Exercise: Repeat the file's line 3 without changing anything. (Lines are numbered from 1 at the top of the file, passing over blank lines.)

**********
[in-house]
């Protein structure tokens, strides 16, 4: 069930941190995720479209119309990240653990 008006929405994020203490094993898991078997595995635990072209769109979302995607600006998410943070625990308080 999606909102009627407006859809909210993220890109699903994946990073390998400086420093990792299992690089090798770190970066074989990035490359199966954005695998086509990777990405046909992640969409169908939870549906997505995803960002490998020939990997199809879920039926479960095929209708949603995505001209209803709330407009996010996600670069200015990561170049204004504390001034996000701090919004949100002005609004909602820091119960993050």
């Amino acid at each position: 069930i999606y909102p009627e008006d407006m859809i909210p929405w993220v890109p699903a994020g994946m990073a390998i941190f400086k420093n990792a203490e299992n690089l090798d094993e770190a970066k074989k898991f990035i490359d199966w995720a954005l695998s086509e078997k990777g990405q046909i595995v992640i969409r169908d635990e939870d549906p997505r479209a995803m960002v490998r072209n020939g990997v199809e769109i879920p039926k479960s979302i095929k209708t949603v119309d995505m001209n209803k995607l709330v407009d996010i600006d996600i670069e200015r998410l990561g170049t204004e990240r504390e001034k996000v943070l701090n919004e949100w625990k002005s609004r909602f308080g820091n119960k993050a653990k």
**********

């Amino acid at each position: 069930i999606y909102p009627e008006d407006m859809i909210p929405w993220v890109p699903a994020g994946m990073a390998i941190f400086k420093n990792a203490e299992n690089l090798d094993e770190a970066k074989k898991f990035i490359d199966w995720a954005l695998s086509e078997k990777g990405q046909i595995v992640i969409r169908d635990e939870d549906p997505r479209a995803m960002v490998r072209n020939g990997v199809e769109i879920p039926k479960s979302i095929k209708t949603v119309d995505m001209n209803k995607l709330v407009d996010i600006d996600i670069e200015r998410l990561g170049t204004e990240r504390e001034k996000v943070l701090n919004e949100w625990k002005s609004r909602f308080g820091n119960k993050a653990k």